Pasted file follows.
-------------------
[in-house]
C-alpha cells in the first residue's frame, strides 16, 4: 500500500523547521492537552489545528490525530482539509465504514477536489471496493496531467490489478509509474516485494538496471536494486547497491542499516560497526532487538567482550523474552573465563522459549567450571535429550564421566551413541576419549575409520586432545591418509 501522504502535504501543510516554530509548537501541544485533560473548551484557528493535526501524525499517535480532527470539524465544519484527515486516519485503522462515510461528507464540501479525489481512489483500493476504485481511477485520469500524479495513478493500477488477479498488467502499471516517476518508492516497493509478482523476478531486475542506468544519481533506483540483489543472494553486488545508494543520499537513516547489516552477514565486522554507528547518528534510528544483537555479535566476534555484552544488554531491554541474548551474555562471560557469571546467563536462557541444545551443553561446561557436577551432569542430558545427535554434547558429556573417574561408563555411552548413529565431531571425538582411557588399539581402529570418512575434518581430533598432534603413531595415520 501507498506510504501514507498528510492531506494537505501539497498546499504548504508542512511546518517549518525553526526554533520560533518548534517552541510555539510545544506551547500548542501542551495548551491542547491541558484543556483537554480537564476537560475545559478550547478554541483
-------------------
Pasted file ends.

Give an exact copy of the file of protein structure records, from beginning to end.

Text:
[in-house]
C-alpha cells in the first residue's frame, strides 16, 4: 500500500523547521492537552489545528490525530482539509465504514477536489471496493496531467490489478509509474516485494538496471536494486547497491542499516560497526532487538567482550523474552573465563522459549567450571535429550564421566551413541576419549575409520586432545591418509 501522504502535504501543510516554530509548537501541544485533560473548551484557528493535526501524525499517535480532527470539524465544519484527515486516519485503522462515510461528507464540501479525489481512489483500493476504485481511477485520469500524479495513478493500477488477479498488467502499471516517476518508492516497493509478482523476478531486475542506468544519481533506483540483489543472494553486488545508494543520499537513516547489516552477514565486522554507528547518528534510528544483537555479535566476534555484552544488554531491554541474548551474555562471560557469571546467563536462557541444545551443553561446561557436577551432569542430558545427535554434547558429556573417574561408563555411552548413529565431531571425538582411557588399539581402529570418512575434518581430533598432534603413531595415520 501507498506510504501514507498528510492531506494537505501539497498546499504548504508542512511546518517549518525553526526554533520560533518548534517552541510555539510545544506551547500548542501542551495548551491542547491541558484543556483537554480537564476537560475545559478550547478554541483